And unfortunately, the game will tell you to stop much sooner than you'll probably expect. My first run, start to finish, took just under 6 hours. I didn't exactly speed run it, either; I backtracked a few times, picking up missed minerals and revisiting caves that new upgrades gave me access to. While this isn't unforgivably short as games go, the truth is SWD doesn't give you a whole lot of reasons to go back and play again, either. There are some achievements you could strive for, like mining out 15,000 tiles (my 6-hour run netted me about half of that) or finishing the game without dying once. Ultimately, Steamworld Dig could have benefited greatly from a New Game Plus mode - more upgrades, tougher enemies, a whole new mine to explore with different jumping puzzles and secret areas.
What time you do spend with SWD is enjoyable, at least. The controls are smooth and responsive - Rusty will run, jump, dig, vault off walls, and use a number of special abilities, and all of it feels exactly how it should. You'll need all of those tools and a some sharp thinking as well to navigate the depths of the mines - aside from aggressive creatures, falling boulders, and vats of acid, there's also a plethora of caves and secret areas to discover, where super valuable minerals and precious gems are hidden.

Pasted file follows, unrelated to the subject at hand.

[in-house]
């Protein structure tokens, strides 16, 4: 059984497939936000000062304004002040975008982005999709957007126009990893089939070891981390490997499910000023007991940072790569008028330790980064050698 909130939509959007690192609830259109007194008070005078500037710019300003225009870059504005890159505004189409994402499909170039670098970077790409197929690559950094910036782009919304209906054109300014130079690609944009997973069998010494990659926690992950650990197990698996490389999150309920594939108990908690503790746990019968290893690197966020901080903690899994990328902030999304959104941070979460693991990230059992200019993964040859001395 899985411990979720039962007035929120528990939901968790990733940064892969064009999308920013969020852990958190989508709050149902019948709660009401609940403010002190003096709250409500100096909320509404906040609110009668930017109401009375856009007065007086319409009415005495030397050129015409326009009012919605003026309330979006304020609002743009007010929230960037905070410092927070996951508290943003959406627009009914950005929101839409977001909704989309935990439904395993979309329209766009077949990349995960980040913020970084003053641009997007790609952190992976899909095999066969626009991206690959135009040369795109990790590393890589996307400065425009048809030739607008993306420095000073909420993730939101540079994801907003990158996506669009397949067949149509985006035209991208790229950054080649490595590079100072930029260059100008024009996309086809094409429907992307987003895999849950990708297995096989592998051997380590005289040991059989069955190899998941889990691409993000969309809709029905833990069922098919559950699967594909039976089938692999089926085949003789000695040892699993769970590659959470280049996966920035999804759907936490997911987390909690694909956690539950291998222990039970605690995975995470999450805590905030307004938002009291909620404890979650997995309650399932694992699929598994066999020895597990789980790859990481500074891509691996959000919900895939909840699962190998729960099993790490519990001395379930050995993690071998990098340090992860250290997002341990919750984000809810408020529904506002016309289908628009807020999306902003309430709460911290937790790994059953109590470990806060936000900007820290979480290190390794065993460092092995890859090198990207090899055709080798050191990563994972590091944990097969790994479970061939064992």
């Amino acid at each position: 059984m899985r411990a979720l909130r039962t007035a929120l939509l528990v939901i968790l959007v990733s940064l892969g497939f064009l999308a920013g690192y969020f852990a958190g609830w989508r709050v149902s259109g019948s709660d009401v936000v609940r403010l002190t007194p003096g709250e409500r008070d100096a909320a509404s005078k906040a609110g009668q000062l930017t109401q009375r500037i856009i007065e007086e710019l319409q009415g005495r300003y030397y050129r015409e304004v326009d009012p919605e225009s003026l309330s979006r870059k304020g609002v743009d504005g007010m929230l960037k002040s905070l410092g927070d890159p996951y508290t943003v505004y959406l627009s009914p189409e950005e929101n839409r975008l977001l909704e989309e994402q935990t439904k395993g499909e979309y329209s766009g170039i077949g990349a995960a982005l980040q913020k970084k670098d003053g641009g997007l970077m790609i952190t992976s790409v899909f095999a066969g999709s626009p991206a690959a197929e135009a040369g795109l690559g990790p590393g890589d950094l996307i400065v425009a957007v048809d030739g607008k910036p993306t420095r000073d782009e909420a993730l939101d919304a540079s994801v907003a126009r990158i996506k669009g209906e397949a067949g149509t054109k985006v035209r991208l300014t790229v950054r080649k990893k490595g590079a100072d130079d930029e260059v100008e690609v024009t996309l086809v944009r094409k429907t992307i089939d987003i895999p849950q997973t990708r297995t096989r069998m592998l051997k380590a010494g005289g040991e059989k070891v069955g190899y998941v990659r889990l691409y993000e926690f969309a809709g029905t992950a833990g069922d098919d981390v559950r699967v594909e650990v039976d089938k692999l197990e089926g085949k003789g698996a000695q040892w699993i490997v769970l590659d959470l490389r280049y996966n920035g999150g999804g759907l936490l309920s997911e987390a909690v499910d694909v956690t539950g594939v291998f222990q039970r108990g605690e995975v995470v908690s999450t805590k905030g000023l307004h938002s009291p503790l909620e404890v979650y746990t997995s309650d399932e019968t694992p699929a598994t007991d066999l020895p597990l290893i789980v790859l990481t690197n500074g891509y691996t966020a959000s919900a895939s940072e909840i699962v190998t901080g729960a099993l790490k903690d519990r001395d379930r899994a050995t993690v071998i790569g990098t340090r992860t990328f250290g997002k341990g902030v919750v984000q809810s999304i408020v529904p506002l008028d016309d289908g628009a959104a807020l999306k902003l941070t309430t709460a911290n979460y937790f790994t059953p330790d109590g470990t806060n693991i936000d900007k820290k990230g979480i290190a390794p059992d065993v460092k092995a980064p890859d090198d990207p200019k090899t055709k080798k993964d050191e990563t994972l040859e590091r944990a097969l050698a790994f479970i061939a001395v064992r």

Your exploration into the depths of the mine will be easy on the eyes, too. SWD has a colorful, attractive art style, even when your mining through environments mostly comprised of dirt and rocks. The residents of Tumbleton, bland as they are as conversationalists, are really cool to look at; all of them sport bright colors and interesting robotic features seemingly pulled out of a saturday morning cartoon.
Your enemies are equally appealing to look at - bright colors, nicely designed - but there just aren't that many of them. You start off fighting underground insects, then move on a race of insane subterranean humans, some robots (some of which are the mechanical equivalent of earlier enemies) and an end boss that isn't particularly engaging or challenging to defeat. The main focus of SWD isn't on combat, so I can understand to an extent why there wouldn't be a huge focus on variety in enemy types, but I still feel that the game would have felt more substantial by having a few more different designs worked into the mix.
There's also a light mechanic that is a nice visual element as well as an aspect of gameplay. Rusty has a finite resource of lamp oil that slowly ticks away as you explore underground. Your lamp illuminates the ground around you, revealing what minerals and features exist within your light radius. As your lamp oil dwindles, that radius gets smaller, until, upon running out, you can't see what's in any of the earth tiles on screen. You can still see everything else (your character, tunnels you've dug out, etc), so it's easy(ish) to navigate your way back to Tumbleton, but the lack of light does present the possibility of running blindly into a hazard that you otherwise would have spotted.
Ultimately, Steamworld Dig is a product that presents a number of good ideas and excellent design decisions, and then undermines itself by being too short and not giving the player any reason to come back afterwards. It's still a game worth your time - it just won't take up all that much of it.
Windows · by The Cliffe (1552) · 2015
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Contributors to this Entry
Game added by Patrick Bregger.
Game added May 25th, 2014. Last modified August 31st, 2023.